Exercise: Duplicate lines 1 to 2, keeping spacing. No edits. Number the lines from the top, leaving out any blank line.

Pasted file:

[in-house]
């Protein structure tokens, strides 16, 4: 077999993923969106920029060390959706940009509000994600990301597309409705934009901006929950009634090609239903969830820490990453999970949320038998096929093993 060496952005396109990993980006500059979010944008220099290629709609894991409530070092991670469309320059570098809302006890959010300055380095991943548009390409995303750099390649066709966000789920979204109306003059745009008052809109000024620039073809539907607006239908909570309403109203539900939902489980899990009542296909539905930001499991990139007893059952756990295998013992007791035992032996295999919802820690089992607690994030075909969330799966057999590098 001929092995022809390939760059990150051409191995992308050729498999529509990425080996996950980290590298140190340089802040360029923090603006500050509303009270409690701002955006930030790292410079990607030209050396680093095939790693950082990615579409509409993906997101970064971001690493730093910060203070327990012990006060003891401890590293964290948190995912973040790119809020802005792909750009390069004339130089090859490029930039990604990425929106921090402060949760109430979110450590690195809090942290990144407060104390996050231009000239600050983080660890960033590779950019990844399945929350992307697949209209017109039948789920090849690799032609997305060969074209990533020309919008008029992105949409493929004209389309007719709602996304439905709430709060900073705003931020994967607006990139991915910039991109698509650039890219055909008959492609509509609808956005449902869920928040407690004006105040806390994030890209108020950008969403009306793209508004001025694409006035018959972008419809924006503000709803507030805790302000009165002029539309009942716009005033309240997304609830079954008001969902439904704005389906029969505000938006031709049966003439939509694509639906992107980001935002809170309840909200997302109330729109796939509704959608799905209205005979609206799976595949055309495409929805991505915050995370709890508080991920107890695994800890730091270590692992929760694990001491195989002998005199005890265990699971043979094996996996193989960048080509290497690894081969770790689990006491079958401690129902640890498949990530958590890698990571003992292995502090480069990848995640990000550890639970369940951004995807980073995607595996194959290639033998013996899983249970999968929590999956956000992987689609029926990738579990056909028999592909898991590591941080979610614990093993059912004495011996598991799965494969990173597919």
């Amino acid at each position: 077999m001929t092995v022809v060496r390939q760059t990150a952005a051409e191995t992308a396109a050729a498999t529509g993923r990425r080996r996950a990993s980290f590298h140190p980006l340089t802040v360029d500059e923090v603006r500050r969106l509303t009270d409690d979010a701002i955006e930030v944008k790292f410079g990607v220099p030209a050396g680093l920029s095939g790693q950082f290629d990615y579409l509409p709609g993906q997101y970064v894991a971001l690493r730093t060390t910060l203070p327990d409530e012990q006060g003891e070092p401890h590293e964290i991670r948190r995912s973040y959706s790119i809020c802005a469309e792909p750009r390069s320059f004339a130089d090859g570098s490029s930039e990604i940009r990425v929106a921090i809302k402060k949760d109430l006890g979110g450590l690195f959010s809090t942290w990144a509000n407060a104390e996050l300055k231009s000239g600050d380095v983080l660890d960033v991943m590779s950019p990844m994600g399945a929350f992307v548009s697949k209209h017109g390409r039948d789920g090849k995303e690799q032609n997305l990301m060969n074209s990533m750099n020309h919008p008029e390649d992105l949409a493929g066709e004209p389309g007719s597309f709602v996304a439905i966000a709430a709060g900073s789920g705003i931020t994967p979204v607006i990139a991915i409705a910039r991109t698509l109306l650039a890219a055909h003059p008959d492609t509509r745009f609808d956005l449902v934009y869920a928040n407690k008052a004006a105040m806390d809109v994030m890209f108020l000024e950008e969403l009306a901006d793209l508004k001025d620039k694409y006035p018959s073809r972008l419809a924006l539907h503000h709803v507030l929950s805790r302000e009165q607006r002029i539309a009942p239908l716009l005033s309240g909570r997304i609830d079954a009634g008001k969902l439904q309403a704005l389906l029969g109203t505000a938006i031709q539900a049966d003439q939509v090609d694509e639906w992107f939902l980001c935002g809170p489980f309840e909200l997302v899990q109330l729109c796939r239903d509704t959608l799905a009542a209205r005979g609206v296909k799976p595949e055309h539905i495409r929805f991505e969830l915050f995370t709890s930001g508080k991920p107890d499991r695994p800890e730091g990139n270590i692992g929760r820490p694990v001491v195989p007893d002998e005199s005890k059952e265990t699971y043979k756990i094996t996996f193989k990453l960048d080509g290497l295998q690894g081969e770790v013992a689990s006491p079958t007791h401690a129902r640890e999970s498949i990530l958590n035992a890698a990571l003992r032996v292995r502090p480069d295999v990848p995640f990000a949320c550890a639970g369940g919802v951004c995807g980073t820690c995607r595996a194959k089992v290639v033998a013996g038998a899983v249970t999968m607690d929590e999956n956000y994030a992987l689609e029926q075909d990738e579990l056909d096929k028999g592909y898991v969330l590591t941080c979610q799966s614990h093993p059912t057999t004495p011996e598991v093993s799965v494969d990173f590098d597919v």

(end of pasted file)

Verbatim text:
[in-house]
């Protein structure tokens, strides 16, 4: 077999993923969106920029060390959706940009509000994600990301597309409705934009901006929950009634090609239903969830820490990453999970949320038998096929093993 060496952005396109990993980006500059979010944008220099290629709609894991409530070092991670469309320059570098809302006890959010300055380095991943548009390409995303750099390649066709966000789920979204109306003059745009008052809109000024620039073809539907607006239908909570309403109203539900939902489980899990009542296909539905930001499991990139007893059952756990295998013992007791035992032996295999919802820690089992607690994030075909969330799966057999590098 001929092995022809390939760059990150051409191995992308050729498999529509990425080996996950980290590298140190340089802040360029923090603006500050509303009270409690701002955006930030790292410079990607030209050396680093095939790693950082990615579409509409993906997101970064971001690493730093910060203070327990012990006060003891401890590293964290948190995912973040790119809020802005792909750009390069004339130089090859490029930039990604990425929106921090402060949760109430979110450590690195809090942290990144407060104390996050231009000239600050983080660890960033590779950019990844399945929350992307697949209209017109039948789920090849690799032609997305060969074209990533020309919008008029992105949409493929004209389309007719709602996304439905709430709060900073705003931020994967607006990139991915910039991109698509650039890219055909008959492609509509609808956005449902869920928040407690004006105040806390994030890209108020950008969403009306793209508004001025694409006035018959972008419809924006503000709803507030805790302000009165002029539309009942716009005033309240997304609830079954008001969902439904704005389906029969505000938006031709049966003439939509694509639906992107980001935002809170309840909200997302109330729109796939509704959608799905209205005979609206799976595949055309495409929805991505915050995370709890508080991920107890695994800890730091270590692992929760694990001491195989002998005199005890265990699971043979094996996996193989960048080509290497690894081969770790689990006491079958401690129902640890498949990530958590890698990571003992292995502090480069990848995640990000550890639970369940951004995807980073995607595996194959290639033998013996899983249970999968929590999956956000992987689609029926990738579990056909028999592909898991590591941080979610614990093993059912004495011996598991799965494969990173597919």